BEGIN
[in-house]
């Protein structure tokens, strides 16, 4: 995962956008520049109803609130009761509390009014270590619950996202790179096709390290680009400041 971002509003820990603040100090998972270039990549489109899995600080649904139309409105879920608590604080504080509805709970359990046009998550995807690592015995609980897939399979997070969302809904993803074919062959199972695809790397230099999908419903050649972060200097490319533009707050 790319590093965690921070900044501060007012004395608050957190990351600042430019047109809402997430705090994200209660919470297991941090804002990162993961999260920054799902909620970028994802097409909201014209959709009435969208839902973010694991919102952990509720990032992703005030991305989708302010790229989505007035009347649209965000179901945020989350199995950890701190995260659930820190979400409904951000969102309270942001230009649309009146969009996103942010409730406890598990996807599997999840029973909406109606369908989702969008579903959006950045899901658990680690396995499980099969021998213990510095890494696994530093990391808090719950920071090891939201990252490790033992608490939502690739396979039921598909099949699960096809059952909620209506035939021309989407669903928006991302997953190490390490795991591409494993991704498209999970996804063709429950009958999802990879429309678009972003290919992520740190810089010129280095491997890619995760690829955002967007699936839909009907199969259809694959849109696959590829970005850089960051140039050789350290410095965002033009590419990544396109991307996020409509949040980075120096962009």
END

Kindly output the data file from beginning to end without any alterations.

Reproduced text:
[in-house]
């Protein structure tokens, strides 16, 4: 995962956008520049109803609130009761509390009014270590619950996202790179096709390290680009400041 971002509003820990603040100090998972270039990549489109899995600080649904139309409105879920608590604080504080509805709970359990046009998550995807690592015995609980897939399979997070969302809904993803074919062959199972695809790397230099999908419903050649972060200097490319533009707050 790319590093965690921070900044501060007012004395608050957190990351600042430019047109809402997430705090994200209660919470297991941090804002990162993961999260920054799902909620970028994802097409909201014209959709009435969208839902973010694991919102952990509720990032992703005030991305989708302010790229989505007035009347649209965000179901945020989350199995950890701190995260659930820190979400409904951000969102309270942001230009649309009146969009996103942010409730406890598990996807599997999840029973909406109606369908989702969008579903959006950045899901658990680690396995499980099969021998213990510095890494696994530093990391808090719950920071090891939201990252490790033992608490939502690739396979039921598909099949699960096809059952909620209506035939021309989407669903928006991302997953190490390490795991591409494993991704498209999970996804063709429950009958999802990879429309678009972003290919992520740190810089010129280095491997890619995760690829955002967007699936839909009907199969259809694959849109696959590829970005850089960051140039050789350290410095965002033009590419990544396109991307996020409509949040980075120096962009």